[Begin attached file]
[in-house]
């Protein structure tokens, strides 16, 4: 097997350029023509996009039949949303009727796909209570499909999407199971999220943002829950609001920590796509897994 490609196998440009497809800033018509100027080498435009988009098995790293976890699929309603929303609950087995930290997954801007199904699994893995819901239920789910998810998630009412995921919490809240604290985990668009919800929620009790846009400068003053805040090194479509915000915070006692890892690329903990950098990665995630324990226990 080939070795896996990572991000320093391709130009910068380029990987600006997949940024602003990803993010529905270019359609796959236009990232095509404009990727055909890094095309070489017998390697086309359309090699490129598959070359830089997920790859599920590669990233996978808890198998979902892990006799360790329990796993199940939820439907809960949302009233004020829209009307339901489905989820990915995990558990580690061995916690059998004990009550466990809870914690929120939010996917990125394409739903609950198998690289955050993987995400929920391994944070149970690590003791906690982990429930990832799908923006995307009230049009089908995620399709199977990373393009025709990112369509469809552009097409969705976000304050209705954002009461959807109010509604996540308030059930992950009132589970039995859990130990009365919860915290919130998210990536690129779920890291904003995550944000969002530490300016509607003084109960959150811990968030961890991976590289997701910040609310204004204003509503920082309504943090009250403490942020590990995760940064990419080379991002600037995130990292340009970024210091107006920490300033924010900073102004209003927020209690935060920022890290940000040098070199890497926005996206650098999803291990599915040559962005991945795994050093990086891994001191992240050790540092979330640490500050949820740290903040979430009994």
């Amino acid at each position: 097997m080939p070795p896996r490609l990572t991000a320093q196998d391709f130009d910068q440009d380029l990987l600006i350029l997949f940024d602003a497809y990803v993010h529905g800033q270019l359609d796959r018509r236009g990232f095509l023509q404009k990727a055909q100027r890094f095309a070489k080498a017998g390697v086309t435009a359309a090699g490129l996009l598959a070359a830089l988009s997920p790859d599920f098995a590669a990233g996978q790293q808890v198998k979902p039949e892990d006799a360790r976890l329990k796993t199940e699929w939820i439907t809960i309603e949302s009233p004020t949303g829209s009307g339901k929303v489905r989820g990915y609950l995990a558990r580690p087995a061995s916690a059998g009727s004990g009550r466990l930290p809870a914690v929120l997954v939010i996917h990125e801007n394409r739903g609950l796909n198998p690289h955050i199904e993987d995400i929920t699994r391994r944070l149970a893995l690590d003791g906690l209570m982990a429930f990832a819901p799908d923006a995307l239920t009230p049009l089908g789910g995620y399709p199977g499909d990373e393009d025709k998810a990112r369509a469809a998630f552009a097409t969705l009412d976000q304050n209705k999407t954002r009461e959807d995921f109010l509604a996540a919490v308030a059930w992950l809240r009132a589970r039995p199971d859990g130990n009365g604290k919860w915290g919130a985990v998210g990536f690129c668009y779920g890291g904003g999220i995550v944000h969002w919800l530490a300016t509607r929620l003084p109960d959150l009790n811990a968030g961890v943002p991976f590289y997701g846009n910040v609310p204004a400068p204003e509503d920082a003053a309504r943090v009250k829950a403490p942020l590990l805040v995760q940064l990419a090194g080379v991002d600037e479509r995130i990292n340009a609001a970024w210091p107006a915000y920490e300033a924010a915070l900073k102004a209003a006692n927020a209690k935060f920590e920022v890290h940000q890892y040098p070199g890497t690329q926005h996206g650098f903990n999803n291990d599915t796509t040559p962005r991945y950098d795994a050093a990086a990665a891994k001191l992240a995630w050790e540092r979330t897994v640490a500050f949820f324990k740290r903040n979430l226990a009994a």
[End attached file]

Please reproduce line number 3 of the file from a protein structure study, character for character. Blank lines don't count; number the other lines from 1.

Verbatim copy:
């Amino acid at each position: 097997m080939p070795p896996r490609l990572t991000a320093q196998d391709f130009d910068q440009d380029l990987l600006i350029l997949f940024d602003a497809y990803v993010h529905g800033q270019l359609d796959r018509r236009g990232f095509l023509q404009k990727a055909q100027r890094f095309a070489k080498a017998g390697v086309t435009a359309a090699g490129l996009l598959a070359a830089l988009s997920p790859d599920f098995a590669a990233g996978q790293q808890v198998k979902p039949e892990d006799a360790r976890l329990k796993t199940e699929w939820i439907t809960i309603e949302s009233p004020t949303g829209s009307g339901k929303v489905r989820g990915y609950l995990a558990r580690p087995a061995s916690a059998g009727s004990g009550r466990l930290p809870a914690v929120l997954v939010i996917h990125e801007n394409r739903g609950l796909n198998p690289h955050i199904e993987d995400i929920t699994r391994r944070l149970a893995l690590d003791g906690l209570m982990a429930f990832a819901p799908d923006a995307l239920t009230p049009l089908g789910g995620y399709p199977g499909d990373e393009d025709k998810a990112r369509a469809a998630f552009a097409t969705l009412d976000q304050n209705k999407t954002r009461e959807d995921f109010l509604a996540a919490v308030a059930w992950l809240r009132a589970r039995p199971d859990g130990n009365g604290k919860w915290g919130a985990v998210g990536f690129c668009y779920g890291g904003g999220i995550v944000h969002w919800l530490a300016t509607r929620l003084p109960d959150l009790n811990a968030g961890v943002p991976f590289y997701g846009n910040v609310p204004a400068p204003e509503d920082a003053a309504r943090v009250k829950a403490p942020l590990l805040v995760q940064l990419a090194g080379v991002d600037e479509r995130i990292n340009a609001a970024w210091p107006a915000y920490e300033a924010a915070l900073k102004a209003a006692n927020a209690k935060f920590e920022v890290h940000q890892y040098p070199g890497t690329q926005h996206g650098f903990n999803n291990d599915t796509t040559p962005r991945y950098d795994a050093a990086a990665a891994k001191l992240a995630w050790e540092r979330t897994v640490a500050f949820f324990k740290r903040n979430l226990a009994a």